Researchers have discovered antibodies in the blood of recovered COVID-19 patients that may provide powerful protection against SARS-CoV-2, which is the coronavirus that causes COVID-19, when tested in human cell and animal cultures. The research offers a paradigm of swift reaction of the emergent and deadly pandemic and sets the stage for clinical trials and additional tests of the antibodies.
These antibodies are now being produced as potential preventatives and treatments for the virus. This discovery represents an extremely rapid response to this totally new pathogen.
Injections of such antibodies, in principle, could be given to people in the early states of COVID-19 to help reduce the level of the virus and also protect against severe disease. These antibodies may also be used to provide temporary, vaccine-like protection against SARS-CoV-2 infection of elderly people, healthcare workers, and others who respond poorly to traditional vaccines or may have had recent exposure to the virus.
The research project was led by groups at Scripps Research; IAVI which is a nonprofit scientific research organization dedicated to addressing urgent and unmet global health challenges; and the University of California San Diego School of Medicine.
The research has been a tremendous collaborative effort, and the team is now focused on making large quantities of these promising antibodies for clinical trials. Currently the treatment or a vaccine for the virus is the world’s top public health priority. The daily toll of new infections is still rising which makes the efforts even more pressing.
One approach to new viral threats is to identify antibodies in the blood of recovering patients that neutralize the virus’s ability to infect cells. These antibodies can then be mass produced through biotech methods and potentially used as a treatment that would block severe disease and also as a vaccine-like preventative that circulates in the blood for several weeks to protect against infection. This particular approach has been successfully demonstrated against the Ebola virus and RSV which is the pneumonia causing respiratory syncytial virus.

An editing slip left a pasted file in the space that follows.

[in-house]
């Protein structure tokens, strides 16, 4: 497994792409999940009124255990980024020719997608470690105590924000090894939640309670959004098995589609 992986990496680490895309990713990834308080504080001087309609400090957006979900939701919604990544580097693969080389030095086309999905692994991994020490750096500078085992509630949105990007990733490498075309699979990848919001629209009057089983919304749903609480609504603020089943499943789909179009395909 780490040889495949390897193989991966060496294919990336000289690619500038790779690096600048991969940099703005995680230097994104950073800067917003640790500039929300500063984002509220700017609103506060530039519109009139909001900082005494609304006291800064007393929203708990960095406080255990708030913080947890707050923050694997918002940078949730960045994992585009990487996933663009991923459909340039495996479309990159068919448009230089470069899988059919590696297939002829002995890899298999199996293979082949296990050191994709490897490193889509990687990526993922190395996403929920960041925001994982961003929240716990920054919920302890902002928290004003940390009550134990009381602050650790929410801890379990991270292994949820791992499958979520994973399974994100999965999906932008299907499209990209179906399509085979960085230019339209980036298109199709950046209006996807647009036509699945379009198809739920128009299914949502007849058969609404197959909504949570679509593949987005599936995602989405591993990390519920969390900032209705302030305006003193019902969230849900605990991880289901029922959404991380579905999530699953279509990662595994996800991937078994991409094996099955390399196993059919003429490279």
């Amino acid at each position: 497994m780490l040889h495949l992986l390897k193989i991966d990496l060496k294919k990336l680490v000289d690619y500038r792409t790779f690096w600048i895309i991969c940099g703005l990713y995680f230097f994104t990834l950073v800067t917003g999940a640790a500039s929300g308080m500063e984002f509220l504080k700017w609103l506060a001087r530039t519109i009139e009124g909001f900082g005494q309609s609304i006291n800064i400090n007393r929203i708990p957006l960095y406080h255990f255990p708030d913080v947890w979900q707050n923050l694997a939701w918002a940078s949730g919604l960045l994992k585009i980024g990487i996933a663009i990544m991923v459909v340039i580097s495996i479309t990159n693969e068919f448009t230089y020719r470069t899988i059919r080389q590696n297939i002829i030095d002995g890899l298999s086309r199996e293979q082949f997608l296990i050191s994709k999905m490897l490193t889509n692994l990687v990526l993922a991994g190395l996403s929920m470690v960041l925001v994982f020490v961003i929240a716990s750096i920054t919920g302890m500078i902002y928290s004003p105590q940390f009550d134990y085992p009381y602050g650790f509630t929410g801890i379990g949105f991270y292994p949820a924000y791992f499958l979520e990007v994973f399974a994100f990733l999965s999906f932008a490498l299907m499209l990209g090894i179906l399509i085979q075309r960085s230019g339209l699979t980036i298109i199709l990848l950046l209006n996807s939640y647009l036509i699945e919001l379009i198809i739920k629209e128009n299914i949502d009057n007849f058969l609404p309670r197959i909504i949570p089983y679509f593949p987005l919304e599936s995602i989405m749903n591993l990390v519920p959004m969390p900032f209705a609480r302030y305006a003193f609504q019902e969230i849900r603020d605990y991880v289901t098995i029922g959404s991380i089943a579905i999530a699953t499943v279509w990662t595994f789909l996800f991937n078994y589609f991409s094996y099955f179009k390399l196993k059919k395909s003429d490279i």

For the project, part of the team took blood samples from patients who were recovered from mild to severe COVID-19. Another team developed test cells that express ACE2 which is the receptor that SARS-CoV-2 uses to get into human cells. In a set of the initial experiments, the team tested whether the antibody containing blood from the recovered patients could bind to the virus and then strongly block it from infecting the test cells.
The team was able to isolate more than 1,000 distinct antibody producing immune cells which are known as B cells, each of which produced a distinct anti-SARS-CoV-2 antibody. They obtained the antibody gene sequences from these cells so they could produce the antibodies in the lab. Through screening these antibodies individually, they identified several that even in tiny quantities, could block the virus in test cells and additionally one that could also protect hamsters against heavy viral exposure.
All of the work including the development of the cell and animal infection models and studies to discover where the antibodies they were interested in bind to the virus, was completed in less than seven weeks. The team’s leveraged their institution’s decades of expertise in antibody isolation and then quickly pivoted their focus to SARS-CoV-2 to identify these highly potent antibodies.
If additional safe tests in clinical trials and animals go well, then the antibodies could conceivably be used in clinical settings as early as January 2021. The team intends to make them available to those who need them the most including low and middle income countries.
During the course of the researcher’s attempts to isolate anti-SARS-CoV-2 antibodies from the COVID-19 recovered patients, they found one that can also neutralize SARS-CoV which is the related coronavirus that led to the 2002 to 2004 outbreak of SARS (Severe Acute Respiratory Syndrome) in Asia. This discovery gave the team hope that they will eventually find broadly neutralizing antibodies that will provide at least partial protection against all or most SARS coronaviruses which should be helpful if another virus jumps to humans.
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